As a result, the subject image 14A is shifted to the subject image 14A′ running off the CCD unit 3. Supposing a shake angle as “θ*” and a unit vector in the direction of hand shake as “vectore*” (=−vectore), a hand shake angle vector “vectorθ*” is represented by
vectorθ*=θ*vector e*.  (25)

FIG. 11( b) shows a situation in which the correction unit 2 is inserted in front of the lens system 3. Then, if the image shift vector θ and the shake-angle vector θ* by the correction unit 2 satisfy with the following hand shake correcting condition:
vectorθ=−vectorθ*,  (26)
the subject image 14A′ is moved to the position of the subject image 14A, effecting the hand shake correction.

Next, the operation of the still image acquisition device of this embodiment will be described.

The sensors 8A, 8B detect the rotating states of the movable prisms 10A, 10B and further output the information about the rotating states to the controller 6.

The hand shake detection unit 5 detects a fluctuation of the video camera 1 due to hand shake and outputs the detected fluctuation in the form of a hand shake signal to the rotation control unit 6A of the CPU 6. On receipt of the hand shake signal, the rotation control unit 6A of the CPU 6 calculates a hand shake angle vector θ*, representing a magnitude of the fluctuation and its direction, by
vectorθ*=(θX*,θY*).  (27)
Here, using the equation (26) leads to
XY)=(−θX*,θY*).  (28)

Then, the rotation control unit 6A of the CPU 6 calculates a vector vectorα based on the equations (15) to (21) and outputs control signals to the motor drive electronic circuit 7 so that the rotating angles of the movable prisms 10A, 10B become α1, α2 respectively.

The motor drive electronic circuit 7 drives the actuators 4A, 4B in response to the control signals from the rotation control unit 6A of the CPU 6, while the actuators 4A, 4B rotate the movable prisms 10A, 10B so that their rotating angles become α1, α2 respectively.

In this way, the still image acquisition device of this embodiment corrects the image fluctuation due to heard shake by rotating the movable prisms 10A, 10B so as to cancel the fluctuation detected by the hand shake detection unit 5.

(Still Image Acquisition Process)

Next, the process of acquiring a still image from the subject image subjected to the above hand shake correction will be described below.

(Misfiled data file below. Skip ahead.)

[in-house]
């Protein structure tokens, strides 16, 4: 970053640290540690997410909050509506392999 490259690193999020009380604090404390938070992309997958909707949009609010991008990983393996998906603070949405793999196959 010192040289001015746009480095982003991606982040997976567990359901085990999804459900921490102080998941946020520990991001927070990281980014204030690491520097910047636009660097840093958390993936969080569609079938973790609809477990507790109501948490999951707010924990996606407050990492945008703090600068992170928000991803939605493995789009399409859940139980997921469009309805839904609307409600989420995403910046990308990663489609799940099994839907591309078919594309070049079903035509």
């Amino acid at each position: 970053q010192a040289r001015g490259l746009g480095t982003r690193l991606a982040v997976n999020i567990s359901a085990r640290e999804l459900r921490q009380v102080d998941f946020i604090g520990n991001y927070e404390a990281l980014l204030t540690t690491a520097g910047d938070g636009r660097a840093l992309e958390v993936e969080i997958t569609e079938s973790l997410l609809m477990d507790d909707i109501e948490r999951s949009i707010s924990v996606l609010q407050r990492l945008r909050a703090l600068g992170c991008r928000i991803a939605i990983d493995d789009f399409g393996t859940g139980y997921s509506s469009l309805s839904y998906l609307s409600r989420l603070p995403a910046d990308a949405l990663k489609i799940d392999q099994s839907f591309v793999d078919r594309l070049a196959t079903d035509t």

As mentioned above, the image fluctuation due to hand shake can be corrected by rotating the movable prisms 10A, 10B. However, as the image fluctuation correction is carried out by utilizing the optical refractive indexes of the prisms, the subject image is accompanied with chromatic aberration due to different optical refractive indexes every optical wavelengths.

In the arrangement where the prisms are not positioned on the optical axis, FIG. 12 shows an image obtained by an image sensor having respective color filters of RGB and also imaging a character “A” in white on black background without passing through the prisms. While, in the arrangement where the prisms are positioned on the optical axis, FIG. 13 shows an image obtained by the image sensor imaging the character “A” in white on black background through the prisms. Note, these figures are illustrated while being inversed in monochrome.

In FIG. 12, the image “A” is colored in white so as to be visible clearly. On the contrary, in FIG. 13, three kinds of images of RGB are misaligned to each other because the lights are refracted by the prism with different refractive indexes by respective wavelengths of the lights. This is nothing other than an image shift due to chromatic aberration.

The greater the correction amount required to cancel the image fluctuation gets, in other words, the larger the hand shake angle gets, the larger the image shift due to chromatic aberration does get.

Therefore, the still image acquisition device is constructed so as to minimize the image shift due to chromatic aberration by first detecting the rotation angles of the movable prisms 10A, 10B in the correction operation, next calculating hand shake angles from the detected rotation angles and finally acquiring, as the still image, an image corresponding to a time immediately after the hand shake angle reaches zero or a minimum value.

In detail, the still image acquisition device calculates hand shake angles in the horizontal and vertical directions from the rotation angles α10, α20 of the movable prisms 10A, 10B in the correction operation detected by the sensors 8A, 8B. Then, when receiving a command signal requiring a still image through a user's manipulation of buttons, an outside indication or the like, the same device decides, as a still image acquisition reference time, a point of time when the absolute value of the hand shake angle of the horizontal direction or the vertical direction is zero or a minimum value and acquires a hand shake-corrected image read out from the image sensor immediately after the acquisition reference time, as the still image from the camera DSP unit 20.

FIG. 14 is a view explaining a hand shake angle curve including a situation that the hand shake angle is zero.

As obvious from FIG. 14, the hand shake angle curve 301 varies with time due to a user's hand shake (e.g. oscillating curve). On the other hand, as shown with an accumulation process 303 in FIG. 14, as a fixed period is required to accumulate each image upon the hand shake correction in the CCD unit 13, a timing of allowing an acquisition of a still image from the so-accumulated image information comes after completing each of the accumulation processes, that is, a right end of both arrows of each accumulation process 303 in the figure.